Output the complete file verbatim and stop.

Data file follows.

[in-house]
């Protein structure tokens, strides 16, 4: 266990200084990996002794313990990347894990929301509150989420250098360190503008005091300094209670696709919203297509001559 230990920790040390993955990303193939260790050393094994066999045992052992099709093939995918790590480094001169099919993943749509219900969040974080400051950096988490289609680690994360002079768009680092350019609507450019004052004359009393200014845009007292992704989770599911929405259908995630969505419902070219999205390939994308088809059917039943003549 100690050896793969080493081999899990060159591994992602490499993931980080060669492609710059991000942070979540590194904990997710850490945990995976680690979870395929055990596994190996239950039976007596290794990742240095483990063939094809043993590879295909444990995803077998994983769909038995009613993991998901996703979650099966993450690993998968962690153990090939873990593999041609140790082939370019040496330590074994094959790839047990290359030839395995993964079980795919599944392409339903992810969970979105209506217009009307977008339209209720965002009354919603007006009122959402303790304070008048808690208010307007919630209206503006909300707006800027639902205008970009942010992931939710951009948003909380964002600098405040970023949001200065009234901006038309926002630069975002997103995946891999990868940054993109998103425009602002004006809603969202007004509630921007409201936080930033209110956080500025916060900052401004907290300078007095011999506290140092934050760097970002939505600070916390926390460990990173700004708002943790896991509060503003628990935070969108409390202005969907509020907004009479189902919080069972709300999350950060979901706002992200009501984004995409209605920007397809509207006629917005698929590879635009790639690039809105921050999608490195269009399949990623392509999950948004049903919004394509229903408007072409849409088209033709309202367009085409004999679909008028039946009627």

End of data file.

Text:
[in-house]
């Protein structure tokens, strides 16, 4: 266990200084990996002794313990990347894990929301509150989420250098360190503008005091300094209670696709919203297509001559 230990920790040390993955990303193939260790050393094994066999045992052992099709093939995918790590480094001169099919993943749509219900969040974080400051950096988490289609680690994360002079768009680092350019609507450019004052004359009393200014845009007292992704989770599911929405259908995630969505419902070219999205390939994308088809059917039943003549 100690050896793969080493081999899990060159591994992602490499993931980080060669492609710059991000942070979540590194904990997710850490945990995976680690979870395929055990596994190996239950039976007596290794990742240095483990063939094809043993590879295909444990995803077998994983769909038995009613993991998901996703979650099966993450690993998968962690153990090939873990593999041609140790082939370019040496330590074994094959790839047990290359030839395995993964079980795919599944392409339903992810969970979105209506217009009307977008339209209720965002009354919603007006009122959402303790304070008048808690208010307007919630209206503006909300707006800027639902205008970009942010992931939710951009948003909380964002600098405040970023949001200065009234901006038309926002630069975002997103995946891999990868940054993109998103425009602002004006809603969202007004509630921007409201936080930033209110956080500025916060900052401004907290300078007095011999506290140092934050760097970002939505600070916390926390460990990173700004708002943790896991509060503003628990935070969108409390202005969907509020907004009479189902919080069972709300999350950060979901706002992200009501984004995409209605920007397809509207006629917005698929590879635009790639690039809105921050999608490195269009399949990623392509999950948004049903919004394509229903408007072409849409088209033709309202367009085409004999679909008028039946009627």